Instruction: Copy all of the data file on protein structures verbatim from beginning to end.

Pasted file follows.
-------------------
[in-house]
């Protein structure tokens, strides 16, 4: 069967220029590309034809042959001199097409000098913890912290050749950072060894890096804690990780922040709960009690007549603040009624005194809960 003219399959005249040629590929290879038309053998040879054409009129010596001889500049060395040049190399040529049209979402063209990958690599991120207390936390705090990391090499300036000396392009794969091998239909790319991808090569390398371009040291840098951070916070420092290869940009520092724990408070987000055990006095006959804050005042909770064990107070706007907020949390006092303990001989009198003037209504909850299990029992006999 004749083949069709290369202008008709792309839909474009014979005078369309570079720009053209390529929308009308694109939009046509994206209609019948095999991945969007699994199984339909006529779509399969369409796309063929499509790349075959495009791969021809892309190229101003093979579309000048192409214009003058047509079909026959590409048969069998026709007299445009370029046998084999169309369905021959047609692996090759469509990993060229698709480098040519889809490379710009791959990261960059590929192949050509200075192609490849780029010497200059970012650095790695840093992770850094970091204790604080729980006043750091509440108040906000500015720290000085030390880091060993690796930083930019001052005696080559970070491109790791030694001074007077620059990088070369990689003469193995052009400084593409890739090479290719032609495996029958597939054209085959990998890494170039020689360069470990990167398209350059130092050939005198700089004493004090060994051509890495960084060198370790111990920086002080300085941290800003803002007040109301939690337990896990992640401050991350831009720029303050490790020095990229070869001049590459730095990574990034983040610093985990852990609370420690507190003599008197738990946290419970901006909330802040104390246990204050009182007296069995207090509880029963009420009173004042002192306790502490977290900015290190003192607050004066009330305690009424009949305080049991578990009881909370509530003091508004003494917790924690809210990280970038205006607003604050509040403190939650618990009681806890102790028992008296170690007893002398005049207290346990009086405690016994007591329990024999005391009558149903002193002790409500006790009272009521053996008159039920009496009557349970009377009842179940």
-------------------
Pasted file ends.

[in-house]
């Protein structure tokens, strides 16, 4: 069967220029590309034809042959001199097409000098913890912290050749950072060894890096804690990780922040709960009690007549603040009624005194809960 003219399959005249040629590929290879038309053998040879054409009129010596001889500049060395040049190399040529049209979402063209990958690599991120207390936390705090990391090499300036000396392009794969091998239909790319991808090569390398371009040291840098951070916070420092290869940009520092724990408070987000055990006095006959804050005042909770064990107070706007907020949390006092303990001989009198003037209504909850299990029992006999 004749083949069709290369202008008709792309839909474009014979005078369309570079720009053209390529929308009308694109939009046509994206209609019948095999991945969007699994199984339909006529779509399969369409796309063929499509790349075959495009791969021809892309190229101003093979579309000048192409214009003058047509079909026959590409048969069998026709007299445009370029046998084999169309369905021959047609692996090759469509990993060229698709480098040519889809490379710009791959990261960059590929192949050509200075192609490849780029010497200059970012650095790695840093992770850094970091204790604080729980006043750091509440108040906000500015720290000085030390880091060993690796930083930019001052005696080559970070491109790791030694001074007077620059990088070369990689003469193995052009400084593409890739090479290719032609495996029958597939054209085959990998890494170039020689360069470990990167398209350059130092050939005198700089004493004090060994051509890495960084060198370790111990920086002080300085941290800003803002007040109301939690337990896990992640401050991350831009720029303050490790020095990229070869001049590459730095990574990034983040610093985990852990609370420690507190003599008197738990946290419970901006909330802040104390246990204050009182007296069995207090509880029963009420009173004042002192306790502490977290900015290190003192607050004066009330305690009424009949305080049991578990009881909370509530003091508004003494917790924690809210990280970038205006607003604050509040403190939650618990009681806890102790028992008296170690007893002398005049207290346990009086405690016994007591329990024999005391009558149903002193002790409500006790009272009521053996008159039920009496009557349970009377009842179940």